Lloyd owns about three to four hundred slaves in total. All slaves report to Lloyd’s central plantation for their monthly allowances of pork or fish and corn meal. Slaves receive one set of linen clothing for the year. Adult slaves receive one blanket, but no bed. The floor is uncomfortable, but the slaves are so exhausted from work that they hardly notice. The overseer of Captain Anthony’s farm is Mr. Severe—an appropriate name for such a cruel man. After Severe dies, Mr. Hopkins replaces him as overseer. Hopkins is less cruel and profane than Severe and is considered a fair overseer.
All of Colonel Lloyd’s slaves refer to the central plantation, on which Douglass grew up, as the “Great House Farm” because it resembles a small village. Slaves from other plantations feel privileged to be sent to the Great House Farm on an errand. Douglass likens these slaves to state representatives proud to serve in the American Congress.
Slaves on their way to the Great House Farm usually sing wild, spontaneous songs that sound both joyful and sad. Douglass explains that he did not know the underlying meaning of these songs while he was a slave, but now understands that the songs are a bitter complaint about slavery. Douglass is now often moved to tears hearing them, and it was while listening to the songs that he first begins to understand the evil of slavery. Northerners who believe that the slaves are singing out of happiness, he says, are misinformed.
I did not, when a slave, understand the deep meaning of those rude and apparently incoherent songs. . . .
The first paragraph of Douglass’s Narrative demonstrates the double purpose of the work as both a personal account and a public argument. Douglass introduces the reader to his own circumstances—his birthplace and the fact that he does not know his own age. He then generalizes from his own experience, explaining that almost no slaves know their true ages. Next, Douglass takes this detail of his experience and analyzes it. He points out that slave owners deliberately keep their slaves ignorant, and that this is a tactic whites use to gain power over slaves. This is the recurrent structure Douglass uses in his Narrative: he presents his personal experience as a typical slave experience, and then usually makes an analytical point about the experience and what it tells us about how slavery works and why it is wrong.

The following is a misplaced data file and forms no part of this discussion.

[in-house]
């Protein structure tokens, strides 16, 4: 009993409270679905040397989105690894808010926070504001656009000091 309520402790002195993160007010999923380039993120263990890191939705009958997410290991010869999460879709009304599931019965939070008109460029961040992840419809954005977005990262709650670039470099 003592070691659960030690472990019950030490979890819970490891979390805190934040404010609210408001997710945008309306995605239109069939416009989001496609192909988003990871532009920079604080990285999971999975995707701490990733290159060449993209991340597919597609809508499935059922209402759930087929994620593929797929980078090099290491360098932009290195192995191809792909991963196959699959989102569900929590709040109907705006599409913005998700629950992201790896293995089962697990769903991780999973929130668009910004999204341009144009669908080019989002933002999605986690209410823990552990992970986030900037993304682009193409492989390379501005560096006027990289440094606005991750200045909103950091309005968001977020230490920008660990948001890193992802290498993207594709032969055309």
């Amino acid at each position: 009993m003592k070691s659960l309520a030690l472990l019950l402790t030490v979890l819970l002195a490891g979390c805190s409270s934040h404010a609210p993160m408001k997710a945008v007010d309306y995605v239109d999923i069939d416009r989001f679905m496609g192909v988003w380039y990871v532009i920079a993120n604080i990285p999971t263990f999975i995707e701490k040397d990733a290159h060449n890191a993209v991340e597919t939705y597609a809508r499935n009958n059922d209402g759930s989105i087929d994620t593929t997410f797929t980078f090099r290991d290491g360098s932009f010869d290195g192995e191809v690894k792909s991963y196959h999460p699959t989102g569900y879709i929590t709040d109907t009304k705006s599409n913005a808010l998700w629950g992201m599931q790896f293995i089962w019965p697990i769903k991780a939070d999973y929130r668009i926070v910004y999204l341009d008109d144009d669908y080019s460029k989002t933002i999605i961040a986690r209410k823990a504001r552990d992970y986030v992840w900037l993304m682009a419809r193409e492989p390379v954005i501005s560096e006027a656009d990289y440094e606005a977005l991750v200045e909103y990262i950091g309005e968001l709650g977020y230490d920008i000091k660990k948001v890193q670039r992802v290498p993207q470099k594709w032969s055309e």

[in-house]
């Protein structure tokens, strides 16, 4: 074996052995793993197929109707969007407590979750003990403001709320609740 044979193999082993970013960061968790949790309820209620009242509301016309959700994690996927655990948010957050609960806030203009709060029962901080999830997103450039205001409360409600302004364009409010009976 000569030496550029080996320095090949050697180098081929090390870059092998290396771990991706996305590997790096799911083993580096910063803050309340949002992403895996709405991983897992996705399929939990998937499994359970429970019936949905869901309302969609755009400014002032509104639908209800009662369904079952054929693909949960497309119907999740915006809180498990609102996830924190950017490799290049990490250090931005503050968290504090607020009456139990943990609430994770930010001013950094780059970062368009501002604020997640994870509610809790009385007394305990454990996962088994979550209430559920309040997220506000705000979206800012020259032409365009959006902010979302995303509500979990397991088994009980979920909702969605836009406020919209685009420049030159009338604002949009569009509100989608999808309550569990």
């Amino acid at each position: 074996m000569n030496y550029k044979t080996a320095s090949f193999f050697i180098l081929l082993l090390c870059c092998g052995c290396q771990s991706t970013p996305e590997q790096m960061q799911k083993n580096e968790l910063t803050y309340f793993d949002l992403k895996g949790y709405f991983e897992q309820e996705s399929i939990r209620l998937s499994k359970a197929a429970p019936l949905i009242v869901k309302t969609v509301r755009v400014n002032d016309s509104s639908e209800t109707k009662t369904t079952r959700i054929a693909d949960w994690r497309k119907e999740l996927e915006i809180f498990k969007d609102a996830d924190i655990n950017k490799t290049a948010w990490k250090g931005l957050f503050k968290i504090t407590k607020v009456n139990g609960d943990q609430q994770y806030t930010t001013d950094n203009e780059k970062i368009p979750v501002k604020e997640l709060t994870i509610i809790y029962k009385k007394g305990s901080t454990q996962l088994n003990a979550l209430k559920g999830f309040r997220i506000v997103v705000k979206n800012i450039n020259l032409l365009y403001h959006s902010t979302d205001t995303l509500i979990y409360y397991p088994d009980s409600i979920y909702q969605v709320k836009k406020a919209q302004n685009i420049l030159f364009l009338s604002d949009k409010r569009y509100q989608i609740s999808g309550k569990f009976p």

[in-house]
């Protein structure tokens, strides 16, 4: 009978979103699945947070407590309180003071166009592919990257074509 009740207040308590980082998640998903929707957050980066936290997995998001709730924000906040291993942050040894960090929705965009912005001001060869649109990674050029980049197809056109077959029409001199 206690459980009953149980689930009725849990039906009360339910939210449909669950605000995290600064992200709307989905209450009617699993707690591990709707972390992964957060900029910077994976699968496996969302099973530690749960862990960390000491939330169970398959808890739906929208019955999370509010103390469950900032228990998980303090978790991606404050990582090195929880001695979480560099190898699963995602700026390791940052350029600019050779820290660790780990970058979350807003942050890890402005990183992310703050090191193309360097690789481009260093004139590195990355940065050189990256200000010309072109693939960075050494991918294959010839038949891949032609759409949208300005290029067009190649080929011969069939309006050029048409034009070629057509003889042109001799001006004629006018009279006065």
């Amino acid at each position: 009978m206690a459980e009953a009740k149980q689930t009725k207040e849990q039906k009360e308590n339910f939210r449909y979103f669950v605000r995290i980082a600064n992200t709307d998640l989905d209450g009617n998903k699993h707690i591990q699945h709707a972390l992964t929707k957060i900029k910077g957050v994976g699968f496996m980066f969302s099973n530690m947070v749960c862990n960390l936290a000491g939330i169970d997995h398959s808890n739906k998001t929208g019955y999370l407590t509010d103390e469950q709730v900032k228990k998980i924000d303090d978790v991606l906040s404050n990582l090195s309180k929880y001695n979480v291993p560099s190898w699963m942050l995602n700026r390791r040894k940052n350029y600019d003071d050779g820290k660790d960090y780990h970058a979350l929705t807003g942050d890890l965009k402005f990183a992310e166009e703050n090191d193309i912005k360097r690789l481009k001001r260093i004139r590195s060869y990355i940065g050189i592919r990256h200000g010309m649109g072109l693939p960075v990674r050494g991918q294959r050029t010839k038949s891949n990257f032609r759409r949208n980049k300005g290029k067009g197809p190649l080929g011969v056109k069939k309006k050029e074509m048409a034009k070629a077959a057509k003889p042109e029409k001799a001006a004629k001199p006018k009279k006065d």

The main tactic of Douglass’s antislavery argument in the Narrative is to analyze the institution of slavery and show how and why it works. This analysis demystifies slavery and reveals its brutality and wrongness. To many people who were not abolitionists, slavery appeared an entirely natural practice. To them, religious and economic arguments had demonstrated that blacks were inherently inferior to whites and belonged as an enslaved labor force. Douglass makes a clear case that slavery is sustained not through the natural superiority of whites, but through many concrete and contrived strategies of gaining and holding power over blacks. For example, Douglass shows how slave owners make slaves vulnerable by taking them from their mothers. Blacks are not subhuman to begin with, but are dehumanized only by such cruel practices of slavery.
Douglass also intends to use the Narrative to expose the even more evil underside of slavery. He writes to educate white audiences about what really goes on at slave plantations, including more cruel and depraved behaviors. For example, he devotes several paragraphs in Chapter I to a discussion about white slave owners impregnating their slaves. Douglass’s narrative technique here is not sensationalist. He does not seek to overly shock or titillate his readers. He does not, for example, dwell on the implied rapes of black women, but rather upon the practical fate of their children. He seeks instead to present a practice and explain how it degrades both slaves and slave owners. Douglass often returns to this theme, depicting slavery as dehumanizing to both slaveholders and slaves.